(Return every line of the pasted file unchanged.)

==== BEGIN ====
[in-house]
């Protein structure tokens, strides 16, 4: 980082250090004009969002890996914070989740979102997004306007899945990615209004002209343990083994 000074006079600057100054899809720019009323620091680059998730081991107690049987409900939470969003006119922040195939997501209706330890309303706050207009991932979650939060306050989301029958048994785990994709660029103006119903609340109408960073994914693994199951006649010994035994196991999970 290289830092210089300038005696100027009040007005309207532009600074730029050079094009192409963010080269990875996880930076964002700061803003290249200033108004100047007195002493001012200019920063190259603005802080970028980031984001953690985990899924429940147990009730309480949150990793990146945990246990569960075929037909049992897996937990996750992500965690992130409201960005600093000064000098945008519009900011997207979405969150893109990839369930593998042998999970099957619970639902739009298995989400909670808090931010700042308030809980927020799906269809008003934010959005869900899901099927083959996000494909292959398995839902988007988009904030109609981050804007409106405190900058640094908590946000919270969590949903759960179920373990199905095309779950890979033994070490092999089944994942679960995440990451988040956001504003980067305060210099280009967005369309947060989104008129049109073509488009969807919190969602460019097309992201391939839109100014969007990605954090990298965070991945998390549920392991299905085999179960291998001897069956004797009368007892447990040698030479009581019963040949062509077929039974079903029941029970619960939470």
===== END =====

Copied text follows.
[in-house]
């Protein structure tokens, strides 16, 4: 980082250090004009969002890996914070989740979102997004306007899945990615209004002209343990083994 000074006079600057100054899809720019009323620091680059998730081991107690049987409900939470969003006119922040195939997501209706330890309303706050207009991932979650939060306050989301029958048994785990994709660029103006119903609340109408960073994914693994199951006649010994035994196991999970 290289830092210089300038005696100027009040007005309207532009600074730029050079094009192409963010080269990875996880930076964002700061803003290249200033108004100047007195002493001012200019920063190259603005802080970028980031984001953690985990899924429940147990009730309480949150990793990146945990246990569960075929037909049992897996937990996750992500965690992130409201960005600093000064000098945008519009900011997207979405969150893109990839369930593998042998999970099957619970639902739009298995989400909670808090931010700042308030809980927020799906269809008003934010959005869900899901099927083959996000494909292959398995839902988007988009904030109609981050804007409106405190900058640094908590946000919270969590949903759960179920373990199905095309779950890979033994070490092999089944994942679960995440990451988040956001504003980067305060210099280009967005369309947060989104008129049109073509488009969807919190969602460019097309992201391939839109100014969007990605954090990298965070991945998390549920392991299905085999179960291998001897069956004797009368007892447990040698030479009581019963040949062509077929039974079903029941029970619960939470």